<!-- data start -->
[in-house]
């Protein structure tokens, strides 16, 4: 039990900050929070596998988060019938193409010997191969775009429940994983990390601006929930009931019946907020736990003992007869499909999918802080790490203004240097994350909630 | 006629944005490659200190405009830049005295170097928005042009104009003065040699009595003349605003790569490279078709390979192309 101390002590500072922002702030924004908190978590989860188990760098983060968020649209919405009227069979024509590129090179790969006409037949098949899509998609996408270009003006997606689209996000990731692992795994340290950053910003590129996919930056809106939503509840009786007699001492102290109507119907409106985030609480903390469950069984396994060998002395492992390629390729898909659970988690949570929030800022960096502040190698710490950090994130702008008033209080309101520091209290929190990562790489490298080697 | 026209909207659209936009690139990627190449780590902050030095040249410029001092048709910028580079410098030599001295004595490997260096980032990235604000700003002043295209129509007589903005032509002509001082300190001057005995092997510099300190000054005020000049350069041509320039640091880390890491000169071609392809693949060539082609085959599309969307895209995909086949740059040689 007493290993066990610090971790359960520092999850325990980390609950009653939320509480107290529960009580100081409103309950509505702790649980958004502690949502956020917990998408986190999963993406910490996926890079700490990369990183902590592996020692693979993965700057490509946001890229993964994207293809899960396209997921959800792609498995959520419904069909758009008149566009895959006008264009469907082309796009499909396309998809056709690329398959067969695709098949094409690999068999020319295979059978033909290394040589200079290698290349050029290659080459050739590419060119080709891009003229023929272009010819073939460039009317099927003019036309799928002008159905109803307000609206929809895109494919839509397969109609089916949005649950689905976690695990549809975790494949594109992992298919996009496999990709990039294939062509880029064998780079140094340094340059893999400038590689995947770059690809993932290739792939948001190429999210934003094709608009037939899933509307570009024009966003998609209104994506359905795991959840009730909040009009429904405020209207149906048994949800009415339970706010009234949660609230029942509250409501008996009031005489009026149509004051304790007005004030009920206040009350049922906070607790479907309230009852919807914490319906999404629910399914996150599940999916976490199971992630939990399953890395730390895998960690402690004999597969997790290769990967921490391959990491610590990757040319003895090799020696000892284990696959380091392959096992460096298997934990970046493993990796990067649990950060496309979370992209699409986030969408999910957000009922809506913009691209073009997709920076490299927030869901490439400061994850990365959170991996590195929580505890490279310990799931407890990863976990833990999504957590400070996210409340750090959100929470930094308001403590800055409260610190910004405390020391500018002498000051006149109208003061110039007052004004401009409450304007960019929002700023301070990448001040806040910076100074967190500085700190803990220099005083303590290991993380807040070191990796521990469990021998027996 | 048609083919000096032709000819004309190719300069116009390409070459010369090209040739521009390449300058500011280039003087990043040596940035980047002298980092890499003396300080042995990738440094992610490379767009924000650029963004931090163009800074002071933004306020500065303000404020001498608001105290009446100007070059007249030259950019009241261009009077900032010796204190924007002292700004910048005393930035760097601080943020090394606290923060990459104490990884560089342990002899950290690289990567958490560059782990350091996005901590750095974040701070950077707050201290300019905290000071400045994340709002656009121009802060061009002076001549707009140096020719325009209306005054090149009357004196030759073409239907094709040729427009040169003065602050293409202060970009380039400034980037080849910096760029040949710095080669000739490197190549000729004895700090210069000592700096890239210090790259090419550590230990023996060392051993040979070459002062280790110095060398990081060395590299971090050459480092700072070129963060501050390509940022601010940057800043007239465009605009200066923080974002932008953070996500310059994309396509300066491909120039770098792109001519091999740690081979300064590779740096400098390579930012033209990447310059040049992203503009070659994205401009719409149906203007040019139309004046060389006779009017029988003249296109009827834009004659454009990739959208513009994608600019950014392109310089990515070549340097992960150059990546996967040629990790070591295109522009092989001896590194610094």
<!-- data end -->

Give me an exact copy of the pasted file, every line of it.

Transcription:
[in-house]
């Protein structure tokens, strides 16, 4: 039990900050929070596998988060019938193409010997191969775009429940994983990390601006929930009931019946907020736990003992007869499909999918802080790490203004240097994350909630 | 006629944005490659200190405009830049005295170097928005042009104009003065040699009595003349605003790569490279078709390979192309 101390002590500072922002702030924004908190978590989860188990760098983060968020649209919405009227069979024509590129090179790969006409037949098949899509998609996408270009003006997606689209996000990731692992795994340290950053910003590129996919930056809106939503509840009786007699001492102290109507119907409106985030609480903390469950069984396994060998002395492992390629390729898909659970988690949570929030800022960096502040190698710490950090994130702008008033209080309101520091209290929190990562790489490298080697 | 026209909207659209936009690139990627190449780590902050030095040249410029001092048709910028580079410098030599001295004595490997260096980032990235604000700003002043295209129509007589903005032509002509001082300190001057005995092997510099300190000054005020000049350069041509320039640091880390890491000169071609392809693949060539082609085959599309969307895209995909086949740059040689 007493290993066990610090971790359960520092999850325990980390609950009653939320509480107290529960009580100081409103309950509505702790649980958004502690949502956020917990998408986190999963993406910490996926890079700490990369990183902590592996020692693979993965700057490509946001890229993964994207293809899960396209997921959800792609498995959520419904069909758009008149566009895959006008264009469907082309796009499909396309998809056709690329398959067969695709098949094409690999068999020319295979059978033909290394040589200079290698290349050029290659080459050739590419060119080709891009003229023929272009010819073939460039009317099927003019036309799928002008159905109803307000609206929809895109494919839509397969109609089916949005649950689905976690695990549809975790494949594109992992298919996009496999990709990039294939062509880029064998780079140094340094340059893999400038590689995947770059690809993932290739792939948001190429999210934003094709608009037939899933509307570009024009966003998609209104994506359905795991959840009730909040009009429904405020209207149906048994949800009415339970706010009234949660609230029942509250409501008996009031005489009026149509004051304790007005004030009920206040009350049922906070607790479907309230009852919807914490319906999404629910399914996150599940999916976490199971992630939990399953890395730390895998960690402690004999597969997790290769990967921490391959990491610590990757040319003895090799020696000892284990696959380091392959096992460096298997934990970046493993990796990067649990950060496309979370992209699409986030969408999910957000009922809506913009691209073009997709920076490299927030869901490439400061994850990365959170991996590195929580505890490279310990799931407890990863976990833990999504957590400070996210409340750090959100929470930094308001403590800055409260610190910004405390020391500018002498000051006149109208003061110039007052004004401009409450304007960019929002700023301070990448001040806040910076100074967190500085700190803990220099005083303590290991993380807040070191990796521990469990021998027996 | 048609083919000096032709000819004309190719300069116009390409070459010369090209040739521009390449300058500011280039003087990043040596940035980047002298980092890499003396300080042995990738440094992610490379767009924000650029963004931090163009800074002071933004306020500065303000404020001498608001105290009446100007070059007249030259950019009241261009009077900032010796204190924007002292700004910048005393930035760097601080943020090394606290923060990459104490990884560089342990002899950290690289990567958490560059782990350091996005901590750095974040701070950077707050201290300019905290000071400045994340709002656009121009802060061009002076001549707009140096020719325009209306005054090149009357004196030759073409239907094709040729427009040169003065602050293409202060970009380039400034980037080849910096760029040949710095080669000739490197190549000729004895700090210069000592700096890239210090790259090419550590230990023996060392051993040979070459002062280790110095060398990081060395590299971090050459480092700072070129963060501050390509940022601010940057800043007239465009605009200066923080974002932008953070996500310059994309396509300066491909120039770098792109001519091999740690081979300064590779740096400098390579930012033209990447310059040049992203503009070659994205401009719409149906203007040019139309004046060389006779009017029988003249296109009827834009004659454009990739959208513009994608600019950014392109310089990515070549340097992960150059990546996967040629990790070591295109522009092989001896590194610094």